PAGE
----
Workflow of A-List Composers

Jeremy Gillam

Active Member
No - he just wrote themes and then scored scenes in sections. They would turnover a certain amount of the film at a time, like 15-20. Each film was scored separately, as there were no cuts of the next films, so foresight of themes was really limited to just the story. And there was really way too much going on with each film to get too concerned about the next thing.
Well that is pretty much what I said but thanks for chiming in.
 

apollinaire

New Member




Music editors do a lot of musical work!

Existing music is cheap. It's easier to throw ten pieces of music at the screen than to write ten. The reason for throwing music at the picture is that the two have an alchemical relationship and you can never REALLY tell how they will work together except by watching them together. Each shapes the pacing & emotional impact of the other. Thus, "throwing a bunch of pieces of music at the screen" is a really good way to learn what works and what doesn't, what makes the scene feel too fast or too slow, what is too little or too much of an accentuation of the emotion or action of the scene, etc.

The goal should never be to copy the temp, but rather to learn what works and why.

I would compare temping to that scene in every detective movie where they sprinkle the chalk dust on the notepad next to the phone in the murdered character's apartment, and by doing that they see what number was written down on the sheet that got torn away.

By throwing music at the scene you get a sense of its contours and pacing and how a potential, original piece of music would best serve the picture.
Although if it's music from the TV show's library or the film's master suite, it could actually end up getting used.

I worked on a kid's tv show and in every episode (the show was fairly formulaic) there was a "What did we learn today?" scene. You know like where the character who hogged their toys learns that sharing is fun. The composer had written about fifteen different variations of music. Some of the pieces felt like pep talks, others felt like they would work as music for a character apologizing for misbehaving, others had a dramatic build to a "lightbulb moment" and so on. Now what was interesting & kind of magical is that in each episode, as I temped in the music, I would always bring in all fifteen themes for the "WDWLT" scene and try them out one by one. And just by trying them out I would find out that some totally flopped against the picture, while others completely transformed it unexpectedly.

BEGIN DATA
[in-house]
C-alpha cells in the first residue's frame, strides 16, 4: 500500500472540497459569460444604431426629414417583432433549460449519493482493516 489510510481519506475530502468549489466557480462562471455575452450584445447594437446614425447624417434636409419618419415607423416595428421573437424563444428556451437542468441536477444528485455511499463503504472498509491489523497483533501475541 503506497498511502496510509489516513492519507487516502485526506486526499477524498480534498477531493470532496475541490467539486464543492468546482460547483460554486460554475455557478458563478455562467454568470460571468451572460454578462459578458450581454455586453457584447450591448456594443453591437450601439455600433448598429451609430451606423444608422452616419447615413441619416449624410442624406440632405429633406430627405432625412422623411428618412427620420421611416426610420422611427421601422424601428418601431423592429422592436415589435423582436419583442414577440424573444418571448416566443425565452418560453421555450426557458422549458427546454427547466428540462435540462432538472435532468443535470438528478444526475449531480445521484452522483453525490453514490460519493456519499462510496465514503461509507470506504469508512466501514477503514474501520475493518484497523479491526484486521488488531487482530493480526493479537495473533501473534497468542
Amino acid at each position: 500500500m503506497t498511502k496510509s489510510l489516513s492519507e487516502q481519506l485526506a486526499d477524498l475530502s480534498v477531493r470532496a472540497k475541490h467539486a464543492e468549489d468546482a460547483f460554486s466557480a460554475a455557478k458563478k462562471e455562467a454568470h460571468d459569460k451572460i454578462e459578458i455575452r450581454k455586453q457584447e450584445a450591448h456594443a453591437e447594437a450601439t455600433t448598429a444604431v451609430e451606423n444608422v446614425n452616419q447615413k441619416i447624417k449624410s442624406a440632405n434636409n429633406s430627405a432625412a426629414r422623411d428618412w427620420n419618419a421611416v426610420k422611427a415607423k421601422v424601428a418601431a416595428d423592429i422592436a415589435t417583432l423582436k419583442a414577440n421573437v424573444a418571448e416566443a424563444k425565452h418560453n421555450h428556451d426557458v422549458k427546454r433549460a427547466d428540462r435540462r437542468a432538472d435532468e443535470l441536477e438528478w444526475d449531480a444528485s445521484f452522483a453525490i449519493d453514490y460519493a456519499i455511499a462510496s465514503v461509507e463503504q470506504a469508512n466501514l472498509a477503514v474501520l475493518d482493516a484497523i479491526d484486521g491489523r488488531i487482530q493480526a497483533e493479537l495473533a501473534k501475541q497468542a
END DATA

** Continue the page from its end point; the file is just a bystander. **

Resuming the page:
You can have two pieces of music that anyone would describe with the same words, e.g. "sad, introspective music" and they would have COMPLETELY different alchemical reactions with the picture.
I was just listening to this again and it still sounds so good, sonically it's amazing.
 
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Fitz

Active Member
Are there any available demo "suites" online? I always think its incredibly helpful for established composers to post their demos online for younger composers to learn from. As the years roll on, I imagine mockups will only get more incredible
 

gst98

Active Member
Are there any available demo "suites" online? I always think its incredibly helpful for established composers to post their demos online for younger composers to learn from. As the years roll on, I imagine mockups will only get more incredible
When Hans said he just finished a film a year over schedule with 16 hours of music, I think it was in reference to Dark Phoenix. They ended up releasing an Album called Xperiments which I think is as close to the suite as you'll get.